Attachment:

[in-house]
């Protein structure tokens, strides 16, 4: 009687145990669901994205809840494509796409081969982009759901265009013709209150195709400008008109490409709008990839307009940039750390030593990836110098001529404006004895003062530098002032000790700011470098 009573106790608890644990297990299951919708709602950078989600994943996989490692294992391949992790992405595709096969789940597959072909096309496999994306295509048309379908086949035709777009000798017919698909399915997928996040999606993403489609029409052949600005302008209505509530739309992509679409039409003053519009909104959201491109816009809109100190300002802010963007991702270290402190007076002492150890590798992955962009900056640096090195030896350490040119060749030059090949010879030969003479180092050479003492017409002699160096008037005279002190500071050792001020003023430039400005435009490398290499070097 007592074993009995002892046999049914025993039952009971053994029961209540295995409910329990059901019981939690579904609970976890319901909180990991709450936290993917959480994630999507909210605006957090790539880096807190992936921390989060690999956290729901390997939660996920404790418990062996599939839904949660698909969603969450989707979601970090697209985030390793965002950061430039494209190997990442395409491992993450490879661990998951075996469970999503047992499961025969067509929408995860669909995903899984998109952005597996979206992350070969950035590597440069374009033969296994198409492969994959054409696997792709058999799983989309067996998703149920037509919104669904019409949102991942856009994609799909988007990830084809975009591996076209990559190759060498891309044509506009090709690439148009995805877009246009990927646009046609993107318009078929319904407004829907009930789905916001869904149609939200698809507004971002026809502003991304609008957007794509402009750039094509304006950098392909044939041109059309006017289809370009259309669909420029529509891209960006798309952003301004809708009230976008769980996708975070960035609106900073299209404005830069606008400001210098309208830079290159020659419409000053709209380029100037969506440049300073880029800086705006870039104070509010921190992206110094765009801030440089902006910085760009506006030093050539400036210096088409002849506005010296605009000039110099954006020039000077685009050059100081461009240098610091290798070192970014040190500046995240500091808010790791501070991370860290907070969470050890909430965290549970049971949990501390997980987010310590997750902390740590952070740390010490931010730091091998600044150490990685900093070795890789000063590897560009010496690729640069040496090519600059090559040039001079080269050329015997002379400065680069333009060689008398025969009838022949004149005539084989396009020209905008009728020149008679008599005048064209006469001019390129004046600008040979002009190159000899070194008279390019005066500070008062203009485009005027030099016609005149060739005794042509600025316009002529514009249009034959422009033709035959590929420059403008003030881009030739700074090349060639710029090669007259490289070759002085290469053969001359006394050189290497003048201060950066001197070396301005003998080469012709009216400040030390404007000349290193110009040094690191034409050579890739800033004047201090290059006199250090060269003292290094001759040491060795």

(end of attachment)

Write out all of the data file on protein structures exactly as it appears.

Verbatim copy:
[in-house]
């Protein structure tokens, strides 16, 4: 009687145990669901994205809840494509796409081969982009759901265009013709209150195709400008008109490409709008990839307009940039750390030593990836110098001529404006004895003062530098002032000790700011470098 009573106790608890644990297990299951919708709602950078989600994943996989490692294992391949992790992405595709096969789940597959072909096309496999994306295509048309379908086949035709777009000798017919698909399915997928996040999606993403489609029409052949600005302008209505509530739309992509679409039409003053519009909104959201491109816009809109100190300002802010963007991702270290402190007076002492150890590798992955962009900056640096090195030896350490040119060749030059090949010879030969003479180092050479003492017409002699160096008037005279002190500071050792001020003023430039400005435009490398290499070097 007592074993009995002892046999049914025993039952009971053994029961209540295995409910329990059901019981939690579904609970976890319901909180990991709450936290993917959480994630999507909210605006957090790539880096807190992936921390989060690999956290729901390997939660996920404790418990062996599939839904949660698909969603969450989707979601970090697209985030390793965002950061430039494209190997990442395409491992993450490879661990998951075996469970999503047992499961025969067509929408995860669909995903899984998109952005597996979206992350070969950035590597440069374009033969296994198409492969994959054409696997792709058999799983989309067996998703149920037509919104669904019409949102991942856009994609799909988007990830084809975009591996076209990559190759060498891309044509506009090709690439148009995805877009246009990927646009046609993107318009078929319904407004829907009930789905916001869904149609939200698809507004971002026809502003991304609008957007794509402009750039094509304006950098392909044939041109059309006017289809370009259309669909420029529509891209960006798309952003301004809708009230976008769980996708975070960035609106900073299209404005830069606008400001210098309208830079290159020659419409000053709209380029100037969506440049300073880029800086705006870039104070509010921190992206110094765009801030440089902006910085760009506006030093050539400036210096088409002849506005010296605009000039110099954006020039000077685009050059100081461009240098610091290798070192970014040190500046995240500091808010790791501070991370860290907070969470050890909430965290549970049971949990501390997980987010310590997750902390740590952070740390010490931010730091091998600044150490990685900093070795890789000063590897560009010496690729640069040496090519600059090559040039001079080269050329015997002379400065680069333009060689008398025969009838022949004149005539084989396009020209905008009728020149008679008599005048064209006469001019390129004046600008040979002009190159000899070194008279390019005066500070008062203009485009005027030099016609005149060739005794042509600025316009002529514009249009034959422009033709035959590929420059403008003030881009030739700074090349060639710029090669007259490289070759002085290469053969001359006394050189290497003048201060950066001197070396301005003998080469012709009216400040030390404007000349290193110009040094690191034409050579890739800033004047201090290059006199250090060269003292290094001759040491060795």